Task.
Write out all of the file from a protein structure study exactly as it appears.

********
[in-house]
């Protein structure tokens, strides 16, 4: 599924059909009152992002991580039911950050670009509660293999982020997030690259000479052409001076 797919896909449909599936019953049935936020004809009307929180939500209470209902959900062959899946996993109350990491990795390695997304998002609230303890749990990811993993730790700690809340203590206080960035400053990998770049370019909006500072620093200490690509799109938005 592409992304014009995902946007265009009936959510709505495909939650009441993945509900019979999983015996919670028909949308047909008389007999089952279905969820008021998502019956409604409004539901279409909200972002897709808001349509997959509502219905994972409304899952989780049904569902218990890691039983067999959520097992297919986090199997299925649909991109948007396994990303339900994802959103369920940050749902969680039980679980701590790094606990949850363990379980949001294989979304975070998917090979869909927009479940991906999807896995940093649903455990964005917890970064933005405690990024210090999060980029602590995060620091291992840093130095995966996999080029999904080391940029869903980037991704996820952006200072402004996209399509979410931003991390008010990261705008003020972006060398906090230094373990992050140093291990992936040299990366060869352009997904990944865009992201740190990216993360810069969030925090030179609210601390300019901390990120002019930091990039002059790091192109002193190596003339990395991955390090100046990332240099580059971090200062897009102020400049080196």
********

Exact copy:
[in-house]
């Protein structure tokens, strides 16, 4: 599924059909009152992002991580039911950050670009509660293999982020997030690259000479052409001076 797919896909449909599936019953049935936020004809009307929180939500209470209902959900062959899946996993109350990491990795390695997304998002609230303890749990990811993993730790700690809340203590206080960035400053990998770049370019909006500072620093200490690509799109938005 592409992304014009995902946007265009009936959510709505495909939650009441993945509900019979999983015996919670028909949308047909008389007999089952279905969820008021998502019956409604409004539901279409909200972002897709808001349509997959509502219905994972409304899952989780049904569902218990890691039983067999959520097992297919986090199997299925649909991109948007396994990303339900994802959103369920940050749902969680039980679980701590790094606990949850363990379980949001294989979304975070998917090979869909927009479940991906999807896995940093649903455990964005917890970064933005405690990024210090999060980029602590995060620091291992840093130095995966996999080029999904080391940029869903980037991704996820952006200072402004996209399509979410931003991390008010990261705008003020972006060398906090230094373990992050140093291990992936040299990366060869352009997904990944865009992201740190990216993360810069969030925090030179609210601390300019901390990120002019930091990039002059790091192109002193190596003339990395991955390090100046990332240099580059971090200062897009102020400049080196």